Jack McLeod was the hired gun for Graeme Cowin in the mid-seventies. Cowin had stepped out the driver’s seat after driving the Cowin & Johns Mustang. Cowin used the time off to build his High Performance World auto parts business. The High Performance World "Highway Patrol" Cuda was capable of low sevens. A new Camaro replaced the Cuda, but McLeod flipped it. This accident prompted Cowin to return to driving. (Photo and info provided by David Cook)


Bruce Phillips built the first flip top funny car in Australia, after being inspired by Jess Tyree’s machine when Tyree toured Australia. The Holden powered Torana was short on performance, but Phillips knew how to make up for that in showmanship. One thing you could say about Bruce Phillips is that he knew how to do a fire burnout! Phillips ceded the drivers seat to John Lumb. The car was updated over the years and finally sold to Neale Randall. (Photo and info provided by David Cook)


Neale Randall had been racing funny cars for a few years when he built this Arrow. Randall had raced a Torana, a Monza, and a Mustang with limited success. The new "Mr. Conversions" Arrow made Neale Randall a serious threat to win. The new Arrow not only got him his first six-second pass, but also got him a best time of 6.43 by 1981. The Arrow was replaced by new Horizon that raced until Castlereagh was closed. (Photo and info provided by David Cook)


The "Chesterfield’s" 1973 Mustang was Jim Read’s third and final funny car. The car was built to replace the Mustang that was T-boned by Don Hampton’s "American Bandstand" Corvette. In the Mustang, Read pulled off the biggest win of his career, a "double double" win in T/F and AA/FC win at 1976 Nationals. The win was the zenith in Read’s funny car racing career. Read later sold the funny car to concentrate on the Top Fuel dragster. (Photo and info provided by David Cook)


Bob Shepherd’s first funny car was purchased from Ray Zygadlo. The high riding flopper was taller than any other funny car in Australia. The car featured sponsorship from Graeme Cowin’s High Performance World. Shepherd only raced the car a short while, replacing it with the much lighter Shepherd Family Mustang. (Photo and info provided by David Cook)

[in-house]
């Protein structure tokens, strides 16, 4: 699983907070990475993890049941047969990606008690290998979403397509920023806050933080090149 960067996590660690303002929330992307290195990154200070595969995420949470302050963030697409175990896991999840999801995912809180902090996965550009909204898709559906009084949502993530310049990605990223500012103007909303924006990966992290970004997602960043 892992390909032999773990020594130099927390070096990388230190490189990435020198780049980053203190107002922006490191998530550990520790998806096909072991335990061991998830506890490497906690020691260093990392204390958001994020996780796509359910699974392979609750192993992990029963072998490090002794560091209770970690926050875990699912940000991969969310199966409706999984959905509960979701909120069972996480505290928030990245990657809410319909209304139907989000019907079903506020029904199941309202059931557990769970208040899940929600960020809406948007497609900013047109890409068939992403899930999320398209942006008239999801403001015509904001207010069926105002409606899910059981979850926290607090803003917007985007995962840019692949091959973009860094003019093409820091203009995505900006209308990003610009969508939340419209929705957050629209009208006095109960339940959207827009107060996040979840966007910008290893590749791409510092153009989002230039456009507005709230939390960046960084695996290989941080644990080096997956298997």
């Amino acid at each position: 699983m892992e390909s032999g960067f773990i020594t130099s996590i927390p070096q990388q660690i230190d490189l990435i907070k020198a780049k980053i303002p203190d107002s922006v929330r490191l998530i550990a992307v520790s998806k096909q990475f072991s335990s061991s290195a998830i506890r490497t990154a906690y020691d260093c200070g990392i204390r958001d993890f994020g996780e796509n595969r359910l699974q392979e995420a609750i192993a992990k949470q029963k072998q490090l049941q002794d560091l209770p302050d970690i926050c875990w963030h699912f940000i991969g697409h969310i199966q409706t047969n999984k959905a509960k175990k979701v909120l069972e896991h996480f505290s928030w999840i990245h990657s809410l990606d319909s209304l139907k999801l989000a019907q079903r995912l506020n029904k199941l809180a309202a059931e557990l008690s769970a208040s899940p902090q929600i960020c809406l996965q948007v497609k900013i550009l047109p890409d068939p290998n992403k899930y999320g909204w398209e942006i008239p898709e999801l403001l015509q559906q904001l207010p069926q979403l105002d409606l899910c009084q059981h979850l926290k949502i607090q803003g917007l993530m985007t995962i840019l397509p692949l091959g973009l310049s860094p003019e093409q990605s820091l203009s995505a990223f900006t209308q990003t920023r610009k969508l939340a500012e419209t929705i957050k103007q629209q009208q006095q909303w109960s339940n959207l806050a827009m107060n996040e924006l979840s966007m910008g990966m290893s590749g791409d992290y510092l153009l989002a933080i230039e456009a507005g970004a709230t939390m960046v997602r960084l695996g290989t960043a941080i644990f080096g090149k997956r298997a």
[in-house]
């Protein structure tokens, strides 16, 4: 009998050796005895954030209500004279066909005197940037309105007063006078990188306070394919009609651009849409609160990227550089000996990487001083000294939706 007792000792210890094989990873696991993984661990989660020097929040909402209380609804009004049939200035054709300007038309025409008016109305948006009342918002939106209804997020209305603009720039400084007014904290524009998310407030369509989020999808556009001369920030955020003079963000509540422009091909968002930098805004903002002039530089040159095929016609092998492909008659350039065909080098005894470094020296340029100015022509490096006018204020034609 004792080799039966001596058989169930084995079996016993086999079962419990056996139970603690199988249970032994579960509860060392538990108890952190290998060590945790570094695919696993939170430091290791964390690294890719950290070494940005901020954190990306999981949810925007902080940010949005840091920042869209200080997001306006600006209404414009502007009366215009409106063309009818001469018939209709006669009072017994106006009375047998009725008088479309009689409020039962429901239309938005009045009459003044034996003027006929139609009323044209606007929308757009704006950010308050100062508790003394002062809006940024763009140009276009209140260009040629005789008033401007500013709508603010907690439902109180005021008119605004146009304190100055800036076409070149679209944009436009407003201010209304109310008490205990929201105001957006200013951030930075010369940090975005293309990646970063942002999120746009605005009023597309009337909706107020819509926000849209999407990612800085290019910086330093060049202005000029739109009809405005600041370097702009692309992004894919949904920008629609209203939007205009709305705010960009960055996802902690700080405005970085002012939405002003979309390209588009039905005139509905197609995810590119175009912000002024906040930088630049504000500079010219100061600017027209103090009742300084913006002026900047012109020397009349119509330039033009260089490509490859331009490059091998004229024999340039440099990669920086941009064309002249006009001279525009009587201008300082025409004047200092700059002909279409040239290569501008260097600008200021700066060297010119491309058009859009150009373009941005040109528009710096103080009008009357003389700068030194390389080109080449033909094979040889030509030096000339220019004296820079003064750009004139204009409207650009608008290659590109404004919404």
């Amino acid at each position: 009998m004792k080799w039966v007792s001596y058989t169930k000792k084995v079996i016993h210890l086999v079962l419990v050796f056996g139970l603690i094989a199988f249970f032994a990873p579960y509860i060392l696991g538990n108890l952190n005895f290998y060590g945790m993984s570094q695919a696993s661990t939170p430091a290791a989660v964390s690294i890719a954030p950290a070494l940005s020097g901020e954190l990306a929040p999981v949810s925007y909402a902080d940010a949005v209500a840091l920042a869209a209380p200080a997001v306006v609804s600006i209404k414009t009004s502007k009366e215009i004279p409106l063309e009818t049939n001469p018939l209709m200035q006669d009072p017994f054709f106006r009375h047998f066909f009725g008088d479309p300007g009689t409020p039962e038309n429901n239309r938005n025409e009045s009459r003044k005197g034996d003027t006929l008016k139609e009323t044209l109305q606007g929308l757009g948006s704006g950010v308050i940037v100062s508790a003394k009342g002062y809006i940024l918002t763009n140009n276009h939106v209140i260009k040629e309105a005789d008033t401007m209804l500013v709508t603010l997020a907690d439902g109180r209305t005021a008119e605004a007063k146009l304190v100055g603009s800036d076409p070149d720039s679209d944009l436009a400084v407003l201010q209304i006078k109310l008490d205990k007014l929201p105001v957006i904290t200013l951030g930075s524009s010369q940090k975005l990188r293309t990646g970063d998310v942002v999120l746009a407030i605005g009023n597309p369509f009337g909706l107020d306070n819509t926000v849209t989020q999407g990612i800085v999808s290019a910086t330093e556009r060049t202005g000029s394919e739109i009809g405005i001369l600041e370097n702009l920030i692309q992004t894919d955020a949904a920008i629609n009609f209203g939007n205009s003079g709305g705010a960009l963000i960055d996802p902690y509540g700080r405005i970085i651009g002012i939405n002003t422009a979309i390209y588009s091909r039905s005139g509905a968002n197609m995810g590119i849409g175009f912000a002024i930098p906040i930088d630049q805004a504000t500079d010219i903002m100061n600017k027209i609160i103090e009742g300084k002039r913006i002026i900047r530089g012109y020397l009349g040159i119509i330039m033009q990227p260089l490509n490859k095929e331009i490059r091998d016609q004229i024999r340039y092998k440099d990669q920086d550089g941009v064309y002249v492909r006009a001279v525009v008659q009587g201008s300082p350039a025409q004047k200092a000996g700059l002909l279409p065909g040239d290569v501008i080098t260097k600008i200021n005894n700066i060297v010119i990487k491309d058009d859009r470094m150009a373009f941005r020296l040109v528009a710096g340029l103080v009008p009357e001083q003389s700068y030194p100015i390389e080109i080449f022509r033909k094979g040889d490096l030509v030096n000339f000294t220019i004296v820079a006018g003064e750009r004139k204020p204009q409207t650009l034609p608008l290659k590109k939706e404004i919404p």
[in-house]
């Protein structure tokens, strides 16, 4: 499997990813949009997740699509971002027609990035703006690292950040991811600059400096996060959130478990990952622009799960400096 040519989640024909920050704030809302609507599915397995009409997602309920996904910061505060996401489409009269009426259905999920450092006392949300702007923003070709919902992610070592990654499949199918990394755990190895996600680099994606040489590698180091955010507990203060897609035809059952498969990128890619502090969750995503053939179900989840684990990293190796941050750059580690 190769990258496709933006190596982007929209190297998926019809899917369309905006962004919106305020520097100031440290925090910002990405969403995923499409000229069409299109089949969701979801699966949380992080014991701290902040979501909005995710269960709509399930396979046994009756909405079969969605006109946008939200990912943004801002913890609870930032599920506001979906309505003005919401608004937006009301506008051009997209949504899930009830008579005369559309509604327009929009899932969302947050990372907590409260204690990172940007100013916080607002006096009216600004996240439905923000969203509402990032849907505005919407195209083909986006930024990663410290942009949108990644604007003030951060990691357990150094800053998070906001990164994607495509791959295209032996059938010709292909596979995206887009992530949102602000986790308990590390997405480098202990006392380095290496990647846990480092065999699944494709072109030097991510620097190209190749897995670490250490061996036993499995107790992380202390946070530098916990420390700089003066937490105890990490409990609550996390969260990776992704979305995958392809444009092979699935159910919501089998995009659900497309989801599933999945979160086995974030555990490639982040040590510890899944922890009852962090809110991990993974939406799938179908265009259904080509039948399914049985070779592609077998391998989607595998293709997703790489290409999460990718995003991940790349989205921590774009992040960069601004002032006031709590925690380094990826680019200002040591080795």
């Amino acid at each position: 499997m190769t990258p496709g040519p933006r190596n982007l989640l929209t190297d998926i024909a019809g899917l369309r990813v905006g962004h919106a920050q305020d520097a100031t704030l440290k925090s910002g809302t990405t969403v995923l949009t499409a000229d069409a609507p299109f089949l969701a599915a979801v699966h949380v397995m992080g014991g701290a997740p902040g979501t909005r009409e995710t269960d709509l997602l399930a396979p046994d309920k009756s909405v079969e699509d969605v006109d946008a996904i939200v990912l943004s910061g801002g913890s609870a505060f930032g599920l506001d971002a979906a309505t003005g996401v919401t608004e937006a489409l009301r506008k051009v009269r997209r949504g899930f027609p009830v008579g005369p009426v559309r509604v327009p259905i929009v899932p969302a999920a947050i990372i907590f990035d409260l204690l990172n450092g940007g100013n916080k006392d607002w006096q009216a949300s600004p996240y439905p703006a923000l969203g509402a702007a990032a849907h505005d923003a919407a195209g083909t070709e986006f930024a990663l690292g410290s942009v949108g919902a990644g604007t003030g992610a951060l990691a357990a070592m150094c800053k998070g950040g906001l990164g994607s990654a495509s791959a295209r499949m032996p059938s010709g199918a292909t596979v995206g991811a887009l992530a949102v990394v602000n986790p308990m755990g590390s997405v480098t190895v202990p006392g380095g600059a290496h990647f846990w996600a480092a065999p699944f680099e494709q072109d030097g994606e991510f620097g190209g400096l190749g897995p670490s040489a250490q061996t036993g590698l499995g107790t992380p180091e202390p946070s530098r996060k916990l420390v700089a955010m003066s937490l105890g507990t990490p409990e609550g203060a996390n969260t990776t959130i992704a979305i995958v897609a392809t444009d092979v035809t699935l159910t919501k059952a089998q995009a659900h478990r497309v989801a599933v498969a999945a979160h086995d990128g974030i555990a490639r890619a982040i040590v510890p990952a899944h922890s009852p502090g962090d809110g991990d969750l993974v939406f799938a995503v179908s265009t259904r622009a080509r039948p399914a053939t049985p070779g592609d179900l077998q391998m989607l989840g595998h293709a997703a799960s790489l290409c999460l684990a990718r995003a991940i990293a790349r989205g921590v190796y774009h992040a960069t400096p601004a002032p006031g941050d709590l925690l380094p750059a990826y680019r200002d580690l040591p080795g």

The competition for the "Phoenix" in Australia and New Zealand was Gene Beaver’s super sanitary "L.A. Hooker" Mustang II. Australian resident Ed Stivovich bought the car from Gene. The lettering on the car was changed to the "Sindicate." The first driver for the car was Bob Shepherd. The Sindicate team was one of the first into the sixes in Australia. The Mustang II was later repainted yellow and blue. Graeme Cowin took over the driving chores until the car was sold in the early 80s. (Photo and info provided by David Cook)


Jim Walton left the AA/FA ranks to drive this aging Mustang. Former Top Fuel racers the Hussey Bros. owned the "Canned Heat" Mustang. Jim Walton began driving this car in 1977. The low-slung car ran seven-second times. Jim Walton left the team to drive his own car again, when he purchased Gary Densham’s Monza. (Photo and info provided by David Cook)


Tom Sterling’s "Thunderbolt" was a pure Ford funny car. A real 427 Ford wedge powered the clean black funny car. The "Thunderbolt" was not as successful as Sterling would have liked. The car was too heavy plus the Ford was breakage prone. A new Mustang was built and Owen Griffith took over the driving. (Photo and info provided by David Cook)


Ray Zygadlo’s second funny car replaced the far outdated "Demon’s Disciple" Valiant in 1975. This new Torana replaced the Disciple’s steel body and ancient square tube chassis, but the drivetrain remained the same. The car proved to be a major improvement over the Valiant, and Zygadlo raced it for two years. The Torana was sold to Bob Shepherd, and Zygadlo built a new car with Bruce Lynch. (Photo and info provided by David Cook)